Claudia Peralta-Mudd, an international program specialist for Louisville metro government, said differences in the health-care system of the United States and countries of origin also create hardship and confusion.
Many were used to universal health-care coverage in their native country and got medicine over the counter that requires a prescription here, she said.
A report on genetics and responses to medicines, issued early this year by the National Alliance for Hispanic Health, concluded that not only are barriers to health-care services a problem for Hispanics in the United States, so is a lack of basic medical research focused on them.
"The Hispanic response to specific drugs used to treat common chronic conditions (asthma, diabetes and cardiovascular disease) is not well-understood. For example, although the differences between African Americans and Caucasians in the effect of drugs used to lower blood pressure are well-studied, little is known about the response of Hispanics," said the report, "Genes, Culture and Medicines, Bridging Gaps in Treatment for Hispanic Americans."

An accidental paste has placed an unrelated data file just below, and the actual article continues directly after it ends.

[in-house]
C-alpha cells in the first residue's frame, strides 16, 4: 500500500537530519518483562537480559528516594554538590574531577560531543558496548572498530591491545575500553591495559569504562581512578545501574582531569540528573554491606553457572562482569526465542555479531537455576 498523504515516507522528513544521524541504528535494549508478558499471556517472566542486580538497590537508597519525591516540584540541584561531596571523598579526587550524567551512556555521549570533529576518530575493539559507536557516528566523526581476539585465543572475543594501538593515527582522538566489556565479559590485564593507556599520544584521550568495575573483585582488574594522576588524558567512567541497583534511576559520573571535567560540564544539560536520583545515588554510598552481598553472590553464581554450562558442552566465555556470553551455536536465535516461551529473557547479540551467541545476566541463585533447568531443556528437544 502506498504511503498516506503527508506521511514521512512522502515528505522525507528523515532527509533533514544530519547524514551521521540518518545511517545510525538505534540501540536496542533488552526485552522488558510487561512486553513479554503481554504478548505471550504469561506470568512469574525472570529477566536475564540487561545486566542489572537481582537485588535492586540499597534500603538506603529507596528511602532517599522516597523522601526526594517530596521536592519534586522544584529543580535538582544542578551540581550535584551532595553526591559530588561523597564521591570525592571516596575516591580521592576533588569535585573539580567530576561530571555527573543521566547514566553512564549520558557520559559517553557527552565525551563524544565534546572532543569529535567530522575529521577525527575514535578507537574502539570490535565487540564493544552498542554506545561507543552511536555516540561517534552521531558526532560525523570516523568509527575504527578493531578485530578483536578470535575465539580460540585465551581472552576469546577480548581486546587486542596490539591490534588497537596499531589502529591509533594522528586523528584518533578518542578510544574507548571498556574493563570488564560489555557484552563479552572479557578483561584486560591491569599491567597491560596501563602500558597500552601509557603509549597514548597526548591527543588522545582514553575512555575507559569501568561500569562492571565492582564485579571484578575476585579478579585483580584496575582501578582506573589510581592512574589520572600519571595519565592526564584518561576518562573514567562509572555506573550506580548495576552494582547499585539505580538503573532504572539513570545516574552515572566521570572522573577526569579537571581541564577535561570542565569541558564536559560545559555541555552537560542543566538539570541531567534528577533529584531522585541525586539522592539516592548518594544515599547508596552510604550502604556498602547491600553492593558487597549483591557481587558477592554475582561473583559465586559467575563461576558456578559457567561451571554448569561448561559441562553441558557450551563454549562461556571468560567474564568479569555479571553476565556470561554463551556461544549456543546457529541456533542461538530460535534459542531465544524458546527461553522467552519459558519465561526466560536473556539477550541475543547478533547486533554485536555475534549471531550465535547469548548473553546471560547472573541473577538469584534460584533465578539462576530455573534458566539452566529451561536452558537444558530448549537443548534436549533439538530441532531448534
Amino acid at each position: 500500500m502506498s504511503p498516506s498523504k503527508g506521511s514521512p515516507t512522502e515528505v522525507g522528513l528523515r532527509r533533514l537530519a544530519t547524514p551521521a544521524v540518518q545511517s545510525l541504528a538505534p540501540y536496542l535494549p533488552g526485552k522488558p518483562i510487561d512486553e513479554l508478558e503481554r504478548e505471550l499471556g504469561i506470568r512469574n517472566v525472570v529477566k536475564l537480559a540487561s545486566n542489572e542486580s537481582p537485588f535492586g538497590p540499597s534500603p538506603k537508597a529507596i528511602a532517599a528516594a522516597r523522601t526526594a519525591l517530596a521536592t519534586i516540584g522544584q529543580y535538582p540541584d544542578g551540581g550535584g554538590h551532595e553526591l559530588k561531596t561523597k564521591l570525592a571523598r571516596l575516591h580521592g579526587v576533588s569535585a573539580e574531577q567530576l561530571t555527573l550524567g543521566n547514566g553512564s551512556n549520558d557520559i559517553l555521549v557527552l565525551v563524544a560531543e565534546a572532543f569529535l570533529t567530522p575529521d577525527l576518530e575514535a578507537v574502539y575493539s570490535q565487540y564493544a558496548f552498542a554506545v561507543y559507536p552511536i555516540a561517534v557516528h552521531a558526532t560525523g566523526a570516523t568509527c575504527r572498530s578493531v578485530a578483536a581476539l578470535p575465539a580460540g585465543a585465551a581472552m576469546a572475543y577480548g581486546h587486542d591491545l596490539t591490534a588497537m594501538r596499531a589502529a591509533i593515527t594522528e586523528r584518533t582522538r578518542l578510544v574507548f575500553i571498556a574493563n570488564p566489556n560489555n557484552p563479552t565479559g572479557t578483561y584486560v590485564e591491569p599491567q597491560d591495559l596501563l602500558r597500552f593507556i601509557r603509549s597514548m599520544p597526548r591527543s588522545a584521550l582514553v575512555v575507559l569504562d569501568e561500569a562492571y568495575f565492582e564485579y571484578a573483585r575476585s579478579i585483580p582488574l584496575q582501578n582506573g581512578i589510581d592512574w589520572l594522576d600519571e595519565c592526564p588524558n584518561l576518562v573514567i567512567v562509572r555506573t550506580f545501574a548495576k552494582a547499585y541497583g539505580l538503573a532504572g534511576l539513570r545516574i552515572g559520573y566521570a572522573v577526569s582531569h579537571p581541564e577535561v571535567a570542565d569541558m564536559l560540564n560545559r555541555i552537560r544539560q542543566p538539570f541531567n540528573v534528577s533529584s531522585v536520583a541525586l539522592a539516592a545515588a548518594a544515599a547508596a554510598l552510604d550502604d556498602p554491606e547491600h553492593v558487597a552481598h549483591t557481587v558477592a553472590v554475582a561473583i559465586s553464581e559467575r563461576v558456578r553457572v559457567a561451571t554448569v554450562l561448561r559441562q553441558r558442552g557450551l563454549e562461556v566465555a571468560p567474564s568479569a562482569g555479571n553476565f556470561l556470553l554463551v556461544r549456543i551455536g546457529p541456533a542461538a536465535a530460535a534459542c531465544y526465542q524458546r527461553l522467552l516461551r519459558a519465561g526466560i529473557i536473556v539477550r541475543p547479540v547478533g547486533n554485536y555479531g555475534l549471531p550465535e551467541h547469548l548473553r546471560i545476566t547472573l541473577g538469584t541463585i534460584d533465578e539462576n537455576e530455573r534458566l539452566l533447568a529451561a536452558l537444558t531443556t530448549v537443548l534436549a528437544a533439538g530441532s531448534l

Romero in Western Kentucky and Karina Barillas, coordinator of the Hispanic/Latino committee at St. Rita church, also talked about the high incidence of tooth decay among Hispanics.
Romero has been working to get mothers to use less fruit juice in baby bottles. Barillas said the church has offered dental-hygiene classes in Spanish and will do so again.
The church is also working to set up free mammograms for Hispanic women, who have a lower rate of breast cancer than women in other groups but have a high rate of late-stage cancer because of a lack of screening.
A shortage of interpreters at hospitals and clinics is a big concern of advocates for Hispanics as well as of researchers.
Gioconda Guerra, director of the Louisville-based Hispanic/Latino Coalition, an advocacy group, said that the lack of a competent translator can add to the unease a patient feels and further alienate her from the system.
Some local clinics and hospitals use 24-hour telephone translation services when interpreters aren't available. Guerra said a Hispanic woman recently went through a complicated and long labor and childbirth at a Louisville hospital without a Spanish translator on hand.
She said a nurse who knew a little Spanish helped, but that, in her opinion, wasn't enough.